Late Monday, the company released a statement that indicated that it had known since at least mid-October that it intended to close the factory by January. The statement suggested that it had gone back and forth with Bank of America for more than a month, but that the bank had rejected several of its “wind down” plans as well as the company’s request for financing to pay workers’ owed vacation.
The statement also revealed that the family of Richard Gillman, once a minority shareholder who in 2006 and 2007 bought out Republic, last month formed a new window business — Echo Windows LLC. All along, workers here said they feared the owners were shutting down to reopen a cheaper operation somewhere else. A trade publication reported last week that Echo had recently bought a window manufacturing plant in Red Oak, Iowa. No one from Republic could be reached for comment.
“It is looking like reopening is exactly what happened,” said Tara Taffera, the editor and publisher of the publication, Door and Window Manufacturing magazine.
The company’s statement said it had been placed, “in the impossible position of not having the ability to further reduce fixed costs, coupled with severe constrictions in the capital debt markets and an unwillingness of the current debt holder to continue funding the operations.”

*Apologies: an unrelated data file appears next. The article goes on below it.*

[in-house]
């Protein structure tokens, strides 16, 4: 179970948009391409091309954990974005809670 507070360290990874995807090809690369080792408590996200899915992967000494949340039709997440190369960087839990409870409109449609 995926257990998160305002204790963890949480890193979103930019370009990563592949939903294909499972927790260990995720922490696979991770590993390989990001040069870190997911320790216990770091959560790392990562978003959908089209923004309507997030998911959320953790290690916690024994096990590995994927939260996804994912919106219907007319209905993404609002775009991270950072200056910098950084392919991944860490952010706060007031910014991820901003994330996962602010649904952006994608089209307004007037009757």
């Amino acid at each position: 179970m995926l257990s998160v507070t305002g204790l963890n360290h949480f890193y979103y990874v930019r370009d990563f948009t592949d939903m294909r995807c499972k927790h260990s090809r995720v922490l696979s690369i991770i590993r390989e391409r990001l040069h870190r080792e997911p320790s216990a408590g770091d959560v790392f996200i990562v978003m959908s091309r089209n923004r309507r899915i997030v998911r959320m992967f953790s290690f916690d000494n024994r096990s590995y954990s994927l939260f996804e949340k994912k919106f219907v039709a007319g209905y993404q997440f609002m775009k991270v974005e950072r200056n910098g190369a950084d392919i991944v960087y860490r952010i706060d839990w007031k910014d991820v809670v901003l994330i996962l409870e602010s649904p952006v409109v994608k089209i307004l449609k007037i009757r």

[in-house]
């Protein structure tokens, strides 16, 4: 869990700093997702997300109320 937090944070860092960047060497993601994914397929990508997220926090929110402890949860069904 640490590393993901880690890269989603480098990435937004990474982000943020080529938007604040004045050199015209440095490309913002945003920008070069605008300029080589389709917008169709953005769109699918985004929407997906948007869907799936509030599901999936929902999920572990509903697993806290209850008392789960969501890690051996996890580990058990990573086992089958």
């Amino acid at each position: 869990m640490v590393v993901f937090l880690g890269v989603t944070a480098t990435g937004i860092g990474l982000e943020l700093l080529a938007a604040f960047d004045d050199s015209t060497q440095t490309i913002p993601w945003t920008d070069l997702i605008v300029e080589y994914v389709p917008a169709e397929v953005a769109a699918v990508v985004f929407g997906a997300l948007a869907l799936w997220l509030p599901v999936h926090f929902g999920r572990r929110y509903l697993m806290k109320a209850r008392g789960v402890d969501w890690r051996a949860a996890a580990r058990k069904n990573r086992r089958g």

The workers here also blamed Bank of America for preventing the owners from paying its workers for already-earned vacation time and severance. Workers here said the owners told them last week that Bank of America had cut off the company’s credit line and would not allow payments.
As part of government bailout efforts for the struggling banking industry, Bank of America has received $15 billion, and is expected to receive an additional $10 billion. That fact left many workers here seething.
“Taxpayers would like to see that bailout money go toward saving jobs, not saving C.E.O.’s,” said Leah Fried, an organizer for the United Electrical, Radio and Machine Workers of America. “This is outrageous.” […]
2 thoughts on “Help Republic Windows Workers!”
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1210 for 1110
Thanks for the post, Maya. As I mentioned in a message to UE 1110 earlier today (December 10, 2008), this day 60 years ago, the UN General Assembly adopted the Universal Declaration of Human Rights, which, according to the BBC, “[m]any lawyers regard … as part of customary international law.” The legal principle in this case merely affirms a moral one. Now, according to the Declaration:
“Everyone has the right to a standard of living adequate for the health and well-being of himself and of his family, including food, clothing, housing and medical care and necessary social services, and the right to security in the event of unemployment, sickness, disability, widowhood, old age or other lack of livelihood in circumstances beyond his control.”
(Interestingly, if ‘“unforeseeable business circumstances,” like unexpected conditions outside an employer’s control’ (Monica Davey, NYT online, December 8, 2008) are relevant when it comes to employers, it is hard to see why the self-same circumstances (at least, and arguably even more, “beyond [their] control” [UDHR]) are not relevant in case of employees–if the drafters of one law did not hold some to be dearer than many, that is.
1) World marks UN Human Rights Day, BBC Online, 9 December 2008, 14:36 GMT;
2) Universal Declaration of Human Rights, Article 25 (1);